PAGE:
Older adults who experience worsening memory and slowed walking may be at greater risk of dementia than those experiencing one or none of these changes, suggests a report published today in JAMA Network Open.
“Our findings provide further evidence for the importance of adding serial gait speed measures to dementia risk screening assessments, providing the opportunity for further comprehensive assessment and early preventative treatments,” wrote Taya A. Collyer, Ph.D., of Monash University in Victoria, Australia, and colleagues.
The researchers analyzed data collected during the ASPirin in Reducing Events in the Elderly (ASPREE) trial—a randomized, controlled trial of more than 19,000 community-dwelling older adults in Australia and the United States that took place between 2010 and 2017. The trial included adults aged 70 years or older (or aged 65 or older for U.S. participants belonging to a minority group) who did not have cardiovascular disease, dementia, or physical disability at the time of enrollment.
As part of the ASPREE trial, researchers measured the gait speed (in meters/second) of the participants at the beginning of the trial; years 2, 4, and 6; and at the end of the trial in 2017. The researchers also administered a series of cognitive tests at the beginning of the trial; years 1, 3, and 5; and in 2017. The cognitive tests included the Modified Mini-Mental State examination for global cognition, Hopkins Verbal Learning Test-Revised for memory, Symbol Digit Modalities for processing speed, and Controlled Oral Word Association Test for verbal fluency. Participants with cognitive concerns over the course of the trial were flagged for additional cognitive testing, and an expert committee determined whether participants met the criteria for dementia (according to DSM-IV).
Participants whose gait slowed 0.05 meters/second or more per year were considered to have gait decline. Participants who scored in the lowest third of the annual change on the cognitive tests were considered to have cognitive decline.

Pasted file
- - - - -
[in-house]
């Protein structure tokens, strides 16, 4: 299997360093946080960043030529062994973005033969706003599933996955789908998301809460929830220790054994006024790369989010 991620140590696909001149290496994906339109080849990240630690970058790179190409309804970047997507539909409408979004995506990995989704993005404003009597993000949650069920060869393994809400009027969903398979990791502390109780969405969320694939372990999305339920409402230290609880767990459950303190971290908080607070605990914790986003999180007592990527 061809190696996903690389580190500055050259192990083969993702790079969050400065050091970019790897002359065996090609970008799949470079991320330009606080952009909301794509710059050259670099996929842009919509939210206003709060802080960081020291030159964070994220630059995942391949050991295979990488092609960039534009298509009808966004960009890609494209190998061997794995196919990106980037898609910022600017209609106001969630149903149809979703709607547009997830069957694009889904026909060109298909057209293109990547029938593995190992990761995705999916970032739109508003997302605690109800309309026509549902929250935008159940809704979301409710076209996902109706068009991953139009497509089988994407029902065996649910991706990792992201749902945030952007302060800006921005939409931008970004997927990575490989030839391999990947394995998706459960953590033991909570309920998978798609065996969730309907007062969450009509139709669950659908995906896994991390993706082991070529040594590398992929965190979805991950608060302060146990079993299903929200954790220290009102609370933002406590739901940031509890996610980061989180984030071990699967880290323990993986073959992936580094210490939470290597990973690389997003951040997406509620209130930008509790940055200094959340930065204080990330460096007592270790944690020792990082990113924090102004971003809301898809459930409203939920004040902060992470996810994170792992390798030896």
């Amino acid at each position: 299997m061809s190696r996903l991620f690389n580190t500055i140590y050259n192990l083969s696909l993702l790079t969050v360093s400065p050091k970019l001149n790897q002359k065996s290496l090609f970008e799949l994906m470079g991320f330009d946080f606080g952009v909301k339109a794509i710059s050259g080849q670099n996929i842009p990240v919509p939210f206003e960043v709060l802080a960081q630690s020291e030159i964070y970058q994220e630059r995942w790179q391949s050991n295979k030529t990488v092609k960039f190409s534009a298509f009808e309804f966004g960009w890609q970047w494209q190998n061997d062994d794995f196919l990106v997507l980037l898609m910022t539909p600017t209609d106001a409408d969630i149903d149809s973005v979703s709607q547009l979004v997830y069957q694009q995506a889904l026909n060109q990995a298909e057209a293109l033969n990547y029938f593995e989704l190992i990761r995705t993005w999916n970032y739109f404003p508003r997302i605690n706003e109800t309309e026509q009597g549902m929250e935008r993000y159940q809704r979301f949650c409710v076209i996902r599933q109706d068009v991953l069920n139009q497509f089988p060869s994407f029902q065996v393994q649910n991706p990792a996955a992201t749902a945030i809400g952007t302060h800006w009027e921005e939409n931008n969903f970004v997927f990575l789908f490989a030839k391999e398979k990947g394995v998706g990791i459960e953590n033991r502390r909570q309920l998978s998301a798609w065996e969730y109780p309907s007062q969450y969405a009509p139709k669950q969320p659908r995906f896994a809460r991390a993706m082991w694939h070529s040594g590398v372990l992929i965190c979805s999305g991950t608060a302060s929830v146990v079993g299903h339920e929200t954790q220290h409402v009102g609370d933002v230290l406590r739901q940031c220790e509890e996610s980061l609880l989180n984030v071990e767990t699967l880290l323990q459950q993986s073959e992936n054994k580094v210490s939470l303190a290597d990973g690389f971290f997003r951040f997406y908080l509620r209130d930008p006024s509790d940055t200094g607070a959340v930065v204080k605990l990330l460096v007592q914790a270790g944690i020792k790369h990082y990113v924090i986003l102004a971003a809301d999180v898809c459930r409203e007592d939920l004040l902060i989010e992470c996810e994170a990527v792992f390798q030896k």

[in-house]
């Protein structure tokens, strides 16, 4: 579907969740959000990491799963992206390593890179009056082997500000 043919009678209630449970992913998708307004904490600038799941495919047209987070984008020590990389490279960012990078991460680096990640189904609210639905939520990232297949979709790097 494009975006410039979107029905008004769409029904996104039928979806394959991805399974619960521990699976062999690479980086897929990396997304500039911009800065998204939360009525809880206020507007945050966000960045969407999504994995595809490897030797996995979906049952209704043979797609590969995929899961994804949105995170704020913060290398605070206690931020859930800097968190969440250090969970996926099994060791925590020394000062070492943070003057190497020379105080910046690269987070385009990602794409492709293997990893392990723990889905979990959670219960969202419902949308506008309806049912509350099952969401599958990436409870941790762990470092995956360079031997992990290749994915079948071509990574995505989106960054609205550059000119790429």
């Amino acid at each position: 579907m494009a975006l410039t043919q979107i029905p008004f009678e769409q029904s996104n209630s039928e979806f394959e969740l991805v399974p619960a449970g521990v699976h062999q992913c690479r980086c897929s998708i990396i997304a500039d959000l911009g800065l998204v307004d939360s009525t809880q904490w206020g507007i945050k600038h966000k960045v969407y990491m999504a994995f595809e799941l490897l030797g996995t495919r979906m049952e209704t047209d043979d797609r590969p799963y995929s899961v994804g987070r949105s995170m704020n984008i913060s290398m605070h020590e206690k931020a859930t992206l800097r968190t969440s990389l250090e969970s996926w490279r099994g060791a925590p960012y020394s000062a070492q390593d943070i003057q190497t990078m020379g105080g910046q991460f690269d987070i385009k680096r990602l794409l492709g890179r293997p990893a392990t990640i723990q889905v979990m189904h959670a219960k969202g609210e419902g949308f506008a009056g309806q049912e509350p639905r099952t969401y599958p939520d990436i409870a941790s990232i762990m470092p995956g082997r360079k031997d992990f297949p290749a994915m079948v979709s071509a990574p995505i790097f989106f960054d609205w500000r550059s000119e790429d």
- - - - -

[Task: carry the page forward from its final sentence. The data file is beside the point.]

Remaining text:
Compared with the adults who did not experience any declines, adults who had gait decline along with either memory decline or global cognition decline were more than 20 times likely to develop dementia, Collyer and colleagues found. Those experiencing slowing gait along with processing speed or verbal fluency decline were about 4 to 5 times more likely to develop dementia, although this risk was about the same as for adults experiencing gait decline alone.
“These results highlight the importance of gait in dementia risk assessment and suggest that dual decline in gait speed and a memory measure may be the best combination associated with accurate assessment of future dementia risk,” the researchers wrote.
“Despite the established predictive validity of gait assessments for geriatric syndromes, an implementation barrier for routine gait assessment in clinics exists that needs to be addressed to improve care of older patients,” wrote Joe Verghese, M.D., of Albert Einstein College of Medicine in an accompanying editorial. “Routine annual assessments of gait speed and cognition will need to be established in clinical settings to identify dual decliners.”
For related information, see the Psychiatric News article “Dual-Task Gait Testing Identifies MCI Patients Likely to Develop Dementia.”
Deadline for Mental Health Services Conference Abstracts Is Thursday
The Mental Health Services Conference will empower all mental health service providers with practical tools and innovations to shape the future of community collaboration. Held in person in Washington, D.C., at the Capital Hilton Hotel on October 13-14, the conference will provide up to 18 continuing education credits for physicians, psychologists, social workers, and nurses. The deadline for abstracts is Thursday, June 2, at 5 p.m. ET.